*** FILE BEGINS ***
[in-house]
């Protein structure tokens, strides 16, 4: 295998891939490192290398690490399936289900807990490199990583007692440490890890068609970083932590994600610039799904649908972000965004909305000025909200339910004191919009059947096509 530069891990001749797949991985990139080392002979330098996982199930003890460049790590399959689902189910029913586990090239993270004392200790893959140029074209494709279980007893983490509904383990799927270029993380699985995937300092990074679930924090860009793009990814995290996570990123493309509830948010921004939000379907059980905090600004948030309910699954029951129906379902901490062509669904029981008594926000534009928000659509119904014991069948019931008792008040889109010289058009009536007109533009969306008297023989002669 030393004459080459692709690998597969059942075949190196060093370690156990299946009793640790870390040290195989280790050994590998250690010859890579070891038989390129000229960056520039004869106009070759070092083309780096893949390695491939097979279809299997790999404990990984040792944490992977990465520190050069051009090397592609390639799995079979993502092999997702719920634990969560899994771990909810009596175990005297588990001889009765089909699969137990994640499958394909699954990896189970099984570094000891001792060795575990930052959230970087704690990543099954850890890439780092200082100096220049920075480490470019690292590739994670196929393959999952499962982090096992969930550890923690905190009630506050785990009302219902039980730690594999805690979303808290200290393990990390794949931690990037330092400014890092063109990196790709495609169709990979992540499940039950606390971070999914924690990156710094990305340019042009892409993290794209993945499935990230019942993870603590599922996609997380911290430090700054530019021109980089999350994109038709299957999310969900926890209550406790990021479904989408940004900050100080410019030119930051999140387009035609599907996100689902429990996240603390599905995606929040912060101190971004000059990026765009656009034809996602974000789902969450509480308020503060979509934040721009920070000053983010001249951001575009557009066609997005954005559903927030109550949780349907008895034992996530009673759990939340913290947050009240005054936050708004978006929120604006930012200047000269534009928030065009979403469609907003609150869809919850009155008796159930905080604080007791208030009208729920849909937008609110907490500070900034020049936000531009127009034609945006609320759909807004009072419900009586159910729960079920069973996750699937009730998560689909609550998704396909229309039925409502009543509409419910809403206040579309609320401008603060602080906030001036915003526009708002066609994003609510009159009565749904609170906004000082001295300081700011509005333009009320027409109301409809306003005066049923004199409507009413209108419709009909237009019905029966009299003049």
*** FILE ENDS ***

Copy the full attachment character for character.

[in-house]
């Protein structure tokens, strides 16, 4: 295998891939490192290398690490399936289900807990490199990583007692440490890890068609970083932590994600610039799904649908972000965004909305000025909200339910004191919009059947096509 530069891990001749797949991985990139080392002979330098996982199930003890460049790590399959689902189910029913586990090239993270004392200790893959140029074209494709279980007893983490509904383990799927270029993380699985995937300092990074679930924090860009793009990814995290996570990123493309509830948010921004939000379907059980905090600004948030309910699954029951129906379902901490062509669904029981008594926000534009928000659509119904014991069948019931008792008040889109010289058009009536007109533009969306008297023989002669 030393004459080459692709690998597969059942075949190196060093370690156990299946009793640790870390040290195989280790050994590998250690010859890579070891038989390129000229960056520039004869106009070759070092083309780096893949390695491939097979279809299997790999404990990984040792944490992977990465520190050069051009090397592609390639799995079979993502092999997702719920634990969560899994771990909810009596175990005297588990001889009765089909699969137990994640499958394909699954990896189970099984570094000891001792060795575990930052959230970087704690990543099954850890890439780092200082100096220049920075480490470019690292590739994670196929393959999952499962982090096992969930550890923690905190009630506050785990009302219902039980730690594999805690979303808290200290393990990390794949931690990037330092400014890092063109990196790709495609169709990979992540499940039950606390971070999914924690990156710094990305340019042009892409993290794209993945499935990230019942993870603590599922996609997380911290430090700054530019021109980089999350994109038709299957999310969900926890209550406790990021479904989408940004900050100080410019030119930051999140387009035609599907996100689902429990996240603390599905995606929040912060101190971004000059990026765009656009034809996602974000789902969450509480308020503060979509934040721009920070000053983010001249951001575009557009066609997005954005559903927030109550949780349907008895034992996530009673759990939340913290947050009240005054936050708004978006929120604006930012200047000269534009928030065009979403469609907003609150869809919850009155008796159930905080604080007791208030009208729920849909937008609110907490500070900034020049936000531009127009034609945006609320759909807004009072419900009586159910729960079920069973996750699937009730998560689909609550998704396909229309039925409502009543509409419910809403206040579309609320401008603060602080906030001036915003526009708002066609994003609510009159009565749904609170906004000082001295300081700011509005333009009320027409109301409809306003005066049923004199409507009413209108419709009909237009019905029966009299003049």